Anecdotal reports indicated that some Muslims who wished to convert to another religion feared social retribution, such as ostracism by friends, family, and their community. Individuals who questioned the SPC in online comments sometimes received online abuse, in some cases consisting of statements that they should leave Brunei, photos or personal details published without their permission, or death threats. While many of these comments came from self-described Bruneians, it was not possible to determine their origin. Individuals who had criticized the SPC online said these comments combined with reports of official monitoring and investigation had an overall chilling effect on religious discourse online.

There were comments disparaging Jewish people collectively posted online and in at least one case they were published as a letter to the editor of a leading newspaper. Such comments were generally linked to Israel’s actions in the Gaza conflict.

Section IV. U.S. Government PolicyShare    

The Ambassador and other U.S. officials repeatedly expressed to government officials on all levels that the United States believes full implementation of the SPC, including the severe penalties in the remaining phases, would undermine several of the country’s international human rights commitments, including the freedoms of religion and of expression, and prohibitions on torture or other cruel, inhuman, or degrading treatment or punishment. The Ambassador and other U.S. government officials emphasized the United States takes seriously assurances from the government that the evidentiary and witness standards in the SPC will, as a matter of procedure and policy, be so exacting as to effectively guarantee that torture or other cruel, inhuman, or degrading treatment or punishment will not be carried out in practice. In May the State Department spokesperson expressed serious concerns about provisions of the SPC in comments that generated significant media coverage.

The U.S. Special Representative to Muslim Communities visited the country October 21-23, meeting with the sultan, key ministers, young entrepreneurs, environmental activists, Islamic legal students, reporters, and interfaith leaders He urged the government to consider signing the UNCAT and the ICCPR. He noted there was no contradiction between Islam and human rights. He stressed that the government should proceed with great deliberation on implementing the SPC, just as it did in formulating it. In a meeting with Sharia students, he urged them in their legal careers to demonstrate that Islam and human rights are compatible and to ensure that laws implemented in the country respect human rights. His meetings and public appearances received wide and positive press coverage.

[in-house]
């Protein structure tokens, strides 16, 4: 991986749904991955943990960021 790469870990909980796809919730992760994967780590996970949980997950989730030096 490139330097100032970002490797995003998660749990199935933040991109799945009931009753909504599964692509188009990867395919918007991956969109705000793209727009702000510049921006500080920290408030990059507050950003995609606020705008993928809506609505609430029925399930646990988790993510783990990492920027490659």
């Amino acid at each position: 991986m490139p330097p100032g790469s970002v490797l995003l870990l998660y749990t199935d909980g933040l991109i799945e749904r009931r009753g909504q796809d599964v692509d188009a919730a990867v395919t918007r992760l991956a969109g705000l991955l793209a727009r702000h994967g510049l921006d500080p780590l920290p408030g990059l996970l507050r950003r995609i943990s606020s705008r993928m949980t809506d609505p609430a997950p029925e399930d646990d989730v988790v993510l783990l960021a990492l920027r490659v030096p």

Embassy officials urged Brunei officials to defer the publication of the procedure code that is a necessary precursor to the remaining phases of the SPC, which include the severe penalties, and encouraged Brunei to sign the UNCAT and the ICCPR.

Embassy representatives, including the Ambassador, continued to encourage the government to adhere to the provisions of its constitution and declarations on human rights. The embassy advocated with the government and religious leaders for families to be free to determine what kind of religious education their children receive. The embassy also supported exchange programs that encouraged students to participate in research about religious life in other countries and to discuss religion and religious freedom with individuals of other faiths.

Although there are no nongovernmental organizations in the country dealing with issues of religious freedom, embassy officials engaged with individuals concerned with these issues and representatives of all minority religions, as well as with lawyers defending individuals charged with violating the SPC. Embassy officials also engaged with religious enforcement officers and officials involved in drafting, implementing, and enforcing the SPC.

Embassy and other U.S. government officials visited places of worship, spoke with leaders of various religious groups, and facilitated discussions on religious freedom issues, including trends among congregations, obstacles to practicing religions and beliefs other than Shafi’i Islam, laws and policies affecting religious freedom, and sharia. Embassy officials, including the Ambassador, engaged legal, religious, and political leaders on questions of how the SPC can be implemented in accordance with religious freedom principles.